Two of President Trump's top officials have landed in Davos, and they're already preparing the ground for their boss's big speech on Friday.
Treasury Sec. Steven Mnuchin and Commerce Sec. Wilbur Ross held a press conference at the World Economic Forum on Wednesday, fielding questions on everything from U.S. stock markets to trade with China.
Mnuchin declined to preview Trump's speech, but he said the president's message would be true to his America First rhetoric.
"This is about an America First agenda, but America First does mean working with the rest of the world," Mnuchin said.
"It just means that President Trump is looking out for American workers and American interests -- no different than he expects other leaders to look out for their own," he added.
Here's what Mnuchin and Ross had to say on taxes, markets and trade:
Taxes and the economy
Mnuchin said the U.S. administration "couldn't be happier" with the response to tax changes that cut the rate corporations pay.
"I think you've seen already massive investment," he added. "The response from business has been even better than we expected."
The changes have prompted many companies to bring cash held offshore back to the U.S. Others have handed out bonuses to workers.
Mnuchin cited stock market records as a signal that investors are also pleased.
"There is no question in terms of the vote from the market," he said. "The market is up a lot."
The Treasury chief was asked whether U.S. stocks, which have set a series of record highs, are overheated.
"What's happening in the U.S. is a reflection of the economic programs we've put in place," he said. "U.S. growth continues to look quite good, and it's a very attractive place to invest."
Mnuchin said he wasn't worried about reports that China could slow its purchases of U.S. government debt.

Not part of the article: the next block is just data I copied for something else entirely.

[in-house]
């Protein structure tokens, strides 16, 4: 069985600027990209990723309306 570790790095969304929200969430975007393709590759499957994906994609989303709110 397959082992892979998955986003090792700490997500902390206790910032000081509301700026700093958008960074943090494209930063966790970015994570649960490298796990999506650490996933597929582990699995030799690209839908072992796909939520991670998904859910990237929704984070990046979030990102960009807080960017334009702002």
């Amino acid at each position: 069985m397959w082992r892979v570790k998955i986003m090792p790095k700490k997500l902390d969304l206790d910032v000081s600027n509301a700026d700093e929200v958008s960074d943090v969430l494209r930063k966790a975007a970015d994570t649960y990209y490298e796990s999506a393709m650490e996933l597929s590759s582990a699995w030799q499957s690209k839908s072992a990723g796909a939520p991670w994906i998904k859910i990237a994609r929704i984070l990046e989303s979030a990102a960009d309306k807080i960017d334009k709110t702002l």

"It's not something we're particularly concerned with. I know there had been some press that was not accurate on this, but in all my conversations on this with my counterparts in China this is not an issue."
Mnuchin also said the U.S. dollar, which lost 10% of its value in 2017, is not a short-term concern for the administration.
"Obviously a weaker dollar is good for us as it relates to trade and opportunities. I think longer term the strength of the dollar is a reflection of the strength of the U.S. economy and the fact that it is, and will continue to be, the primary ... reserve currency."
Trump slapped new tariffs on imports of solar panels and washing machines on Monday, a move that risks inflaming tensions with China. And the administration isn't done yet.
Ross said that more trade actions are in the pipeline.
"Many countries are very good at the rhetoric of free trade, but actually practice extreme protectionism. That is a problem with which the president is quite determined to deal."
Ross said there are "a number of other actions pending" that relate to China, including investigations into steel and aluminum.
Still, Mnuchin said that the U.S. was open to new trade agreements.
"We are fans of bilateral trading agreements," he said. "We absolutely believe in free and fair trade, and anyone who wants to do trade with us on a reciprocal basis is welcome to do it."